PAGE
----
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Rivaroxaban versus aspirin for secondary prevention of ischaemic stroke in patients with cancer: a subgroup analysis of the NAVIGATE ESUS randomized trial

Artikel i vetenskaplig tidskrift
Författare N. Martinez-Majander
G. Ntaios
Y. Y. Liu
P. Ylikotila
H. Joensuu
J. Saarinen
K. S. Perera
J. Marti-Fabregas
A. Chamorro
S. Rudilosso
L. Prats-Sanchez
S. D. Berkowitz
H. Mundl
E. Themeles
M. Tiainen
A. Demchuk
S. E. Kasner
R. G. Hart
Turgut Tatlisumak
Publicerad i European Journal of Neurology
Volym 27
Nummer/häfte 5
Sidor 841-848
ISSN 1351-5101
Publiceringsår 2020
Publicerad vid Institutionen för neurovetenskap och fysiologi, sektionen för klinisk neurovetenskap
Sidor 841-848
Språk en
Länkar dx.doi.org/10.1111/ene.14172
Ämnesord aspirin, cancer, ESUS, ischaemic stroke, NAVIGATE ESUS, rivaroxaban, undetermined source, embolic strokes, Neurosciences & Neurology
Ämneskategorier Neurovetenskaper

Sammanfattning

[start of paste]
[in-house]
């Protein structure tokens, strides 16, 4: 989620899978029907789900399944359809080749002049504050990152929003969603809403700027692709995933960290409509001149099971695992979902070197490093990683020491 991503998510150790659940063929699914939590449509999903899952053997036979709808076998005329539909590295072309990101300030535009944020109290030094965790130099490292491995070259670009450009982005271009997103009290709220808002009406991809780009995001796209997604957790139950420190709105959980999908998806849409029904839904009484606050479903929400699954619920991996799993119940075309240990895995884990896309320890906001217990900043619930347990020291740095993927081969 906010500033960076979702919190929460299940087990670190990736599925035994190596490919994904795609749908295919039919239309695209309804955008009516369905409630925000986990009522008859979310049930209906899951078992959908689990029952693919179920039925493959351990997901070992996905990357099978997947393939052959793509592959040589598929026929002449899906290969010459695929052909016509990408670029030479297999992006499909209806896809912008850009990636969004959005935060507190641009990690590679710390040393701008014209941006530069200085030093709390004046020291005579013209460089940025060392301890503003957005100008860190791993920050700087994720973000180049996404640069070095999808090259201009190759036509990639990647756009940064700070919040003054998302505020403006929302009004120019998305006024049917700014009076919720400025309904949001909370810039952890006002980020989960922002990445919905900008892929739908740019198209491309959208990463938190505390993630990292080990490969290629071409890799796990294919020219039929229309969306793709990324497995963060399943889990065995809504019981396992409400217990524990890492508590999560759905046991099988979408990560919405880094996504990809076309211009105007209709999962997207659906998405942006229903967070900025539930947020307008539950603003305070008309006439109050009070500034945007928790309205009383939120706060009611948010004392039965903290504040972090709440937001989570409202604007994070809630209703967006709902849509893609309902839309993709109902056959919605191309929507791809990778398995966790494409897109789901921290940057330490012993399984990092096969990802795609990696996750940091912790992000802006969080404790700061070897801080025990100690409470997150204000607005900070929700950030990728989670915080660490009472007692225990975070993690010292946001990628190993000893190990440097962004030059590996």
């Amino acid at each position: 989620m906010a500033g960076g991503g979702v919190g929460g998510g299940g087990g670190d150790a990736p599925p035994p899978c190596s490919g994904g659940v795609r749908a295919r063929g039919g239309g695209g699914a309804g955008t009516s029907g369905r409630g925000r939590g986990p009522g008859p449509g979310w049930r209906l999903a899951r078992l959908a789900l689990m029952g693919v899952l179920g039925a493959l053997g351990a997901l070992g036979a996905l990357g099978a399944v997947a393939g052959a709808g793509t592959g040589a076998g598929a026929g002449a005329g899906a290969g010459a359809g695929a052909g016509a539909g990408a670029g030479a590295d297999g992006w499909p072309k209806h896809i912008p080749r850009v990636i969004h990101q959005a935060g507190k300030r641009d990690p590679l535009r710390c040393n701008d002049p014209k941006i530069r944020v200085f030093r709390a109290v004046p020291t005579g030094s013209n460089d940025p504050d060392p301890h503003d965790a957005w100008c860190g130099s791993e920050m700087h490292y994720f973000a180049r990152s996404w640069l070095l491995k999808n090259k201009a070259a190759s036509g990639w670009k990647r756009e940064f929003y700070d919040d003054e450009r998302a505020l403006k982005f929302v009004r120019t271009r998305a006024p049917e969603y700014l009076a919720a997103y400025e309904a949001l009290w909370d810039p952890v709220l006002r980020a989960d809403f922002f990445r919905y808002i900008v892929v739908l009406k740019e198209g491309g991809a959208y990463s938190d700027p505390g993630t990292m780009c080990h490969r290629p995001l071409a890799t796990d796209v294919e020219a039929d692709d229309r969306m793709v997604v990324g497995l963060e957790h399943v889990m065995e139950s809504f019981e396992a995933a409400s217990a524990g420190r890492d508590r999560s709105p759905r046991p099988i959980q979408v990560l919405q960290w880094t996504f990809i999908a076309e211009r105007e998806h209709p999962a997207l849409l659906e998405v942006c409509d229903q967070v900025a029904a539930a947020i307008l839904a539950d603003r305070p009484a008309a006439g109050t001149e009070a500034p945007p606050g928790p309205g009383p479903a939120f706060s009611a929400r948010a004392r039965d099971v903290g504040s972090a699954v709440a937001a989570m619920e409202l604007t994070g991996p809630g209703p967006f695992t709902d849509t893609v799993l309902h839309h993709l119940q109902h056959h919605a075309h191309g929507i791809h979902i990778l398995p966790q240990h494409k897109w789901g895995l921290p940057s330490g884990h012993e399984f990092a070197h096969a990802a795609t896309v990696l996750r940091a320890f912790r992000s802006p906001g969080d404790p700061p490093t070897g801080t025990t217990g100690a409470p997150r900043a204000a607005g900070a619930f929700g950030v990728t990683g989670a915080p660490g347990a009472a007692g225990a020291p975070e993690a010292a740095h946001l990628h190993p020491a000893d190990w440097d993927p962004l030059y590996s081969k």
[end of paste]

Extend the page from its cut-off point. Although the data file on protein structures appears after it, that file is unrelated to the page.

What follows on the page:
Background and purpose Cancer is a frequent finding in ischaemic stroke patients. The frequency of cancer amongst participants in the NAVIGATE ESUS randomized trial and the distribution of outcome events during treatment with aspirin and rivaroxaban were investigated. Methods Trial participation required a recent embolic stroke of undetermined source. Patients' history of cancer was recorded at the time of study entry. During a mean follow-up of 11 months, the effects of aspirin and rivaroxaban treatment on recurrent ischaemic stroke, major bleeding and all-cause mortality were compared between patients with cancer and patients without cancer. Results Amongst 7213 randomized patients, 543 (7.5%) had cancer. Of all patients, 3609 were randomized to rivaroxaban [254 (7.0%) with cancer] and 3604 patients to aspirin [289 (8.0%) with cancer]. The annual rate of recurrent ischaemic stroke was 4.5% in non-cancer patients in the rivaroxaban arm and 4.6% in the aspirin arm [hazard ratio (HR) 0.98, 95% confidence interval (CI) 0.78-1.24]. In cancer patients, the rate of recurrent ischaemic stroke was 7.7% in the rivaroxaban arm and 5.4% in the aspirin arm (HR 1.43, 95% CI 0.71-2.87). Amongst cancer patients, the annual rate of major bleeds was non-significantly higher for rivaroxaban than aspirin (2.9% vs. 1.1%; HR 2.57, 95% CI 0.67-9.96; P for interaction 0.95). All-cause mortality was similar in both groups. Conclusions Our exploratory analyses show that patients with embolic stroke of undetermined source and a history of cancer had similar rates of recurrent ischaemic strokes and all-cause mortality during aspirin and rivaroxaban treatments and that aspirin appeared safer than rivaroxaban in cancer patients regarding major bleeds. (NCT02313909).

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